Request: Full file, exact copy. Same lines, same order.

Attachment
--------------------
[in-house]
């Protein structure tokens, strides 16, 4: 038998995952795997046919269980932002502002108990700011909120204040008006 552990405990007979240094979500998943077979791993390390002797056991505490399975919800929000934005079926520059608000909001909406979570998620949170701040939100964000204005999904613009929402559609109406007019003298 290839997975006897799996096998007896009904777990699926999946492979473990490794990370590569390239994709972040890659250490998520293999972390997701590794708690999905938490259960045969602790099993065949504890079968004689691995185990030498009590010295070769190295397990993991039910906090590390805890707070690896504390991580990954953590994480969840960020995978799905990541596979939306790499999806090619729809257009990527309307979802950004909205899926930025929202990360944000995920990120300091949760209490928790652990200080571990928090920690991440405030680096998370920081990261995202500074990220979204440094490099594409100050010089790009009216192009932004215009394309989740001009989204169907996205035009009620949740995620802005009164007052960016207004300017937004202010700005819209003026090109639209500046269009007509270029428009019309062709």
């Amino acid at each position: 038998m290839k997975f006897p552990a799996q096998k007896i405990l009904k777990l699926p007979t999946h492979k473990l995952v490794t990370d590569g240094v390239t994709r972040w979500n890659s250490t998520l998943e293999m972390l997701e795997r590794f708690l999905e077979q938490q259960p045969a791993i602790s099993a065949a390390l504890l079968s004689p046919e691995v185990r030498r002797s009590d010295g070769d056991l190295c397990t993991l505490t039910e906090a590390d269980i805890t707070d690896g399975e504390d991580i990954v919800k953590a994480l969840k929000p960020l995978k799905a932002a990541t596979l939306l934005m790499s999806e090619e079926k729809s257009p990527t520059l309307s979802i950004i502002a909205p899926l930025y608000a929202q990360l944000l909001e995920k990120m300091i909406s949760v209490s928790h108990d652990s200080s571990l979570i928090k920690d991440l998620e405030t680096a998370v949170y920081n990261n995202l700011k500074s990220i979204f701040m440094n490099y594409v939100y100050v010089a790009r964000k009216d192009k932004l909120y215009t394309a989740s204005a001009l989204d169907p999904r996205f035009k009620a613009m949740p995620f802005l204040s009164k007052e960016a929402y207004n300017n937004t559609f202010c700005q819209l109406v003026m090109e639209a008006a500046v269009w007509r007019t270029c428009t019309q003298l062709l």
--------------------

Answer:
[in-house]
């Protein structure tokens, strides 16, 4: 038998995952795997046919269980932002502002108990700011909120204040008006 552990405990007979240094979500998943077979791993390390002797056991505490399975919800929000934005079926520059608000909001909406979570998620949170701040939100964000204005999904613009929402559609109406007019003298 290839997975006897799996096998007896009904777990699926999946492979473990490794990370590569390239994709972040890659250490998520293999972390997701590794708690999905938490259960045969602790099993065949504890079968004689691995185990030498009590010295070769190295397990993991039910906090590390805890707070690896504390991580990954953590994480969840960020995978799905990541596979939306790499999806090619729809257009990527309307979802950004909205899926930025929202990360944000995920990120300091949760209490928790652990200080571990928090920690991440405030680096998370920081990261995202500074990220979204440094490099594409100050010089790009009216192009932004215009394309989740001009989204169907996205035009009620949740995620802005009164007052960016207004300017937004202010700005819209003026090109639209500046269009007509270029428009019309062709």
């Amino acid at each position: 038998m290839k997975f006897p552990a799996q096998k007896i405990l009904k777990l699926p007979t999946h492979k473990l995952v490794t990370d590569g240094v390239t994709r972040w979500n890659s250490t998520l998943e293999m972390l997701e795997r590794f708690l999905e077979q938490q259960p045969a791993i602790s099993a065949a390390l504890l079968s004689p046919e691995v185990r030498r002797s009590d010295g070769d056991l190295c397990t993991l505490t039910e906090a590390d269980i805890t707070d690896g399975e504390d991580i990954v919800k953590a994480l969840k929000p960020l995978k799905a932002a990541t596979l939306l934005m790499s999806e090619e079926k729809s257009p990527t520059l309307s979802i950004i502002a909205p899926l930025y608000a929202q990360l944000l909001e995920k990120m300091i909406s949760v209490s928790h108990d652990s200080s571990l979570i928090k920690d991440l998620e405030t680096a998370v949170y920081n990261n995202l700011k500074s990220i979204f701040m440094n490099y594409v939100y100050v010089a790009r964000k009216d192009k932004l909120y215009t394309a989740s204005a001009l989204d169907p999904r996205f035009k009620a613009m949740p995620f802005l204040s009164k007052e960016a929402y207004n300017n937004t559609f202010c700005q819209l109406v003026m090109e639209a008006a500046v269009w007509r007019t270029c428009t019309q003298l062709l």